The Single Most Effective Way to Get the Raise That You Want
Sam walks into his boss’s office. “Sir, I’ll be straight with you, I know the economy isn’t great, but I have over three companies after me, and I would like to respectfully ask for a raise.” After a few minutes of haggling, the boss finally agrees to a 5% raise, and Sam happily gets up to leave. “By the way”, asks the boss as Sam is getting up, “which three companies are after you?” “The electric company, water company, and phone company”, Sam replied.
Before we continue, here are my credentials on the topic. I spent much of my 20s in the staffing industry and was a senior executive for 10 years. We launched Inspired Work in 1990 and since then, I have directly facilitated over 40,000 participants in our work and leadership programs. I work with individual clients all over the world. About half of them are entrepreneurs and the balance are hard-charging professionals.
When sitting across from a boss, it is wise to remember that human beings are hard-wired to think of something other than themselves for about 15-seconds. When we engage in any kind of conversation that involves a transaction, remember the person sitting across from you is primarily interested in fulfilling their needs and expectations.
As with all business strategies, the are no guarantees of success. Instead, it is far better to focus our energy on raising the probability of our success. All too often, workers fall back on practices that are ineffective and even poisonous towards success. Lest anyone forget, let’s call them the,
The 3 turds of income negotiation:
If you are right, then the boss is wrong. Righteousness is the single most damaging value on the face of the earth. Millions of people, as well as careers, have suffered grievous deaths because of righteousness.
Entitlement implies that just because we’ve outlived everyone else, we deserve a raise. How is that notion going to square with a boss who is looking at our value?
You want to stay but your income situation has become so difficult that you agreed to an interview with another organization. They have come back with a significant income increase. Now, you walk into the boss with that serene and beatific expression. You announce that you love everyone, but that you are going to the competition if they don’t match the offer.
All too often, a boss will smile, meet your demands, and begin looking for a suitable replacement.
There are times when this strategy has worked but it isn’t the most reliable way to thrive.
There is a Better Way!
The following strategy has produced great results with a wide variety of clients.
Raise the bar.
Ask for a meeting with your boss. Be reassuring. Be positive. Tell her or him why you like working there. Then, tell them what you want or need to make. Ask what can you do that is above and beyond the basics of your role that would allow you to make that kind of money.
Here are the most common responses:
What are the basic expectations in your job in terms of bringing in profit? If there are none, what kind of business could you bring in that would merit a pay increase? Often, fulfilling this kind of commitment can move your being viewed as an expense to a profit-maker. If you are a profit maker and can meet the needs and expectations of the role, how can the bar be raised to make your income desires all but guaranteed? It doesn’t matter whether you are working in a for-profit or non-profit environment. Both structures rely on money to operate.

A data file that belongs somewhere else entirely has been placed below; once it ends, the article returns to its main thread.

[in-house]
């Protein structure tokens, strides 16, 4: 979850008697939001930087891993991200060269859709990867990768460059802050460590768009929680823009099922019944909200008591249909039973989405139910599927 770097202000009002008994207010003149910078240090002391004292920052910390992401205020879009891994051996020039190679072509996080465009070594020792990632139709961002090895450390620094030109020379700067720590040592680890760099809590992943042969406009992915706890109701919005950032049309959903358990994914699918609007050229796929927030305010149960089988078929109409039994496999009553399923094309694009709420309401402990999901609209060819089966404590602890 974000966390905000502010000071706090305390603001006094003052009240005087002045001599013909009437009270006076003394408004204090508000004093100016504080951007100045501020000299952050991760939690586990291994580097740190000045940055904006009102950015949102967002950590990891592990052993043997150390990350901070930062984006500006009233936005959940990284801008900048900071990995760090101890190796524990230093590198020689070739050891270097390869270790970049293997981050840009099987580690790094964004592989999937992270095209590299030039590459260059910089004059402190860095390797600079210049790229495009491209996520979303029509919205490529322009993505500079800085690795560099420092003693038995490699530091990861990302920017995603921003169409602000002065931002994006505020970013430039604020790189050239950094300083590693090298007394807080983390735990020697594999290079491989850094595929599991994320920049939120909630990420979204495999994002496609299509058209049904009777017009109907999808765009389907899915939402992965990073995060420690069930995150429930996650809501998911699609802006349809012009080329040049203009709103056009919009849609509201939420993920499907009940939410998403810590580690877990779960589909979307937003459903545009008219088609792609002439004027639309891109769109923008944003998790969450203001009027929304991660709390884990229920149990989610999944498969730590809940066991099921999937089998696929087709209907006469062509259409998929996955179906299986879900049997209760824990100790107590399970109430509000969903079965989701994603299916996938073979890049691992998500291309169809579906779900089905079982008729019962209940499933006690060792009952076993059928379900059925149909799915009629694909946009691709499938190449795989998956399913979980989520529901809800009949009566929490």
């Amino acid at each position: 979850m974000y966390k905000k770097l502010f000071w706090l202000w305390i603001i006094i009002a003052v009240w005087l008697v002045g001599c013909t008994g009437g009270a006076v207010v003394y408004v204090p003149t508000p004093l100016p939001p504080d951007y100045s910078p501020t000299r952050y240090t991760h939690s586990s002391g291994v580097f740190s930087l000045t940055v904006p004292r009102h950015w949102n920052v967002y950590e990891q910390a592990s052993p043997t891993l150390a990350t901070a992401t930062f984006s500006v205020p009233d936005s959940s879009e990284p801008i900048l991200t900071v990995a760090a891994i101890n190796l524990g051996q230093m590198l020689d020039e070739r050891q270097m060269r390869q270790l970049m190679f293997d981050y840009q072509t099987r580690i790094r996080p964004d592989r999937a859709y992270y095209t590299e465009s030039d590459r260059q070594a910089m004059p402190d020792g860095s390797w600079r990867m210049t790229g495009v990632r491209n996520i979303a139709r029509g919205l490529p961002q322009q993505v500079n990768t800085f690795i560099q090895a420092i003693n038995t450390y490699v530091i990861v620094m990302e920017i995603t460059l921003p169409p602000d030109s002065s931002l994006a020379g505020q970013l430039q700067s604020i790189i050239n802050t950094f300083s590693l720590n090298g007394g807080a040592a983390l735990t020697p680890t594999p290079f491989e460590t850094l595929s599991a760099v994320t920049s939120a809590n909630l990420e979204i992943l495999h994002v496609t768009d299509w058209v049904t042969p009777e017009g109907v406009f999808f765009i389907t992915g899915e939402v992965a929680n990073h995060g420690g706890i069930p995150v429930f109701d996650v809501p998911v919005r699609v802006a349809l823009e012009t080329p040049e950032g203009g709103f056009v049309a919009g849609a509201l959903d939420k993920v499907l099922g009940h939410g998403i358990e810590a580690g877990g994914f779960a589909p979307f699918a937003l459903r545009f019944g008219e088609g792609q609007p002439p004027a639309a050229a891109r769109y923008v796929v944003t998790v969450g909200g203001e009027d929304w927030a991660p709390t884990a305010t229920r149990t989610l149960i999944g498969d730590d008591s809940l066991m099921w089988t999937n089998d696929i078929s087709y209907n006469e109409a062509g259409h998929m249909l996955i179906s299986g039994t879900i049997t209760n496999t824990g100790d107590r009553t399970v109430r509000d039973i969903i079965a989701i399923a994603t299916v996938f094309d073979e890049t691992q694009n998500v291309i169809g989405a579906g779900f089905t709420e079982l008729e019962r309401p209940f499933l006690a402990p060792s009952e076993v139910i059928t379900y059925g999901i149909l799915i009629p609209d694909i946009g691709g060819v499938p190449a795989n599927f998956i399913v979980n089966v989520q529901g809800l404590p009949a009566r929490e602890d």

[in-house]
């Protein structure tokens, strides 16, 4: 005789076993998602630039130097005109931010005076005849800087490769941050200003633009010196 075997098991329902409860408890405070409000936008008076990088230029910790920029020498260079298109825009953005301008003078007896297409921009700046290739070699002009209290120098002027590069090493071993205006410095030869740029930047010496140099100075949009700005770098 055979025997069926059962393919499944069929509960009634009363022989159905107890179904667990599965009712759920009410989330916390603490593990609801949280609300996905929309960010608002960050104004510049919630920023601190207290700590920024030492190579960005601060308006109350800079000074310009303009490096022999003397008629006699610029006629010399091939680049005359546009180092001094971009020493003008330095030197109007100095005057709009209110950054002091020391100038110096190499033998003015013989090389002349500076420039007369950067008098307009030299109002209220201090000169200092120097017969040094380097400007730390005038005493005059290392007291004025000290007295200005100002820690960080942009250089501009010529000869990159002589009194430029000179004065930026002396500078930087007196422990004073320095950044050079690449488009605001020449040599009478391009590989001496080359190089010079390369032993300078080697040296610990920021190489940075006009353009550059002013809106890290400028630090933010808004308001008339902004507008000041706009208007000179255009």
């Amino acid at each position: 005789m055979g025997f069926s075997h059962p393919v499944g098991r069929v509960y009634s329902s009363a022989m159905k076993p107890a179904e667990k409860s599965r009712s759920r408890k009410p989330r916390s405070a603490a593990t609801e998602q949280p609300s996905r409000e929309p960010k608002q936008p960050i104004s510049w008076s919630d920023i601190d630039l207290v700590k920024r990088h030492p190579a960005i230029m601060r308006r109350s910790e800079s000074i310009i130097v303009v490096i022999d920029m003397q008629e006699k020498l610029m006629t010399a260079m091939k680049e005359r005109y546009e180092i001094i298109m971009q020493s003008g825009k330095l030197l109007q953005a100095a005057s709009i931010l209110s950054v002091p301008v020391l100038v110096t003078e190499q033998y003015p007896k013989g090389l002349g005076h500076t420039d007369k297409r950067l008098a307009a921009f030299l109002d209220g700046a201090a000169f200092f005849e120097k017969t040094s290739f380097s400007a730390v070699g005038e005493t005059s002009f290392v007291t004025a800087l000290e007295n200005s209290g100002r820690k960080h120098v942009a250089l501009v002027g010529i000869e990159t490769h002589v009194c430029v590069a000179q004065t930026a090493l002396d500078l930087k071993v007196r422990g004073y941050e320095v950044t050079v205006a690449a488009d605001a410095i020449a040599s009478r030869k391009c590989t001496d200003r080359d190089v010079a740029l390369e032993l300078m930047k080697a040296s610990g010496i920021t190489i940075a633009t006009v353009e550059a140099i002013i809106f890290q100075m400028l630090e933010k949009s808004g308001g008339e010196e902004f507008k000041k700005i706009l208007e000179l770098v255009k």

Perhaps you can see opportunities to make your organization more efficient and to lower unnecessary expenses. If this is an issue, ask for a figure. How much money can you save to merit a raise in income?
Solve a Problem
Innovation and strong problem-solving skills are highly desirable in talent acquisition. Find a challenge that causes your boss to stay up at night. Identify a problem that you can solve. Ask them, “What do you want me to fix?”
When you have asked the questions on how to earn that income increase, zip it!
Remember, every time you try to explain or justify your request or point-of-view, you lose power. Let the boss ask clarifying questions. Stay on point. More often than not, organizational leaders welcome conversations like this. Ask, in detail, what you can do to become more valuable. Identify particulars such as timelines, deliverables, anyone that can help you as well as any other actions that can increase the probability of success.
Afterward, send thank you note and include the agreement.
Now, go do it.
If you secure an agreement, the process of fulfilling that value will usually change how you are perceived. I’ve had several clients receive promotions to meet their income requests. That can be easy because they have grown by fulfilling their commitment.
This strategy has brought many of my clients greater self-confidence. Stretching is good, especially when we deliver. So, treat the adventure as a way to grow professionally.
If you get a negative response indicating there isn’t room for such a deal or they are not willing to work with you, there isn’t a need to retaliate. Smile, shake hands and go find an organization or a boss that wants what you have.
Brought to you by David Harder, President – Inspired Work, Inc.
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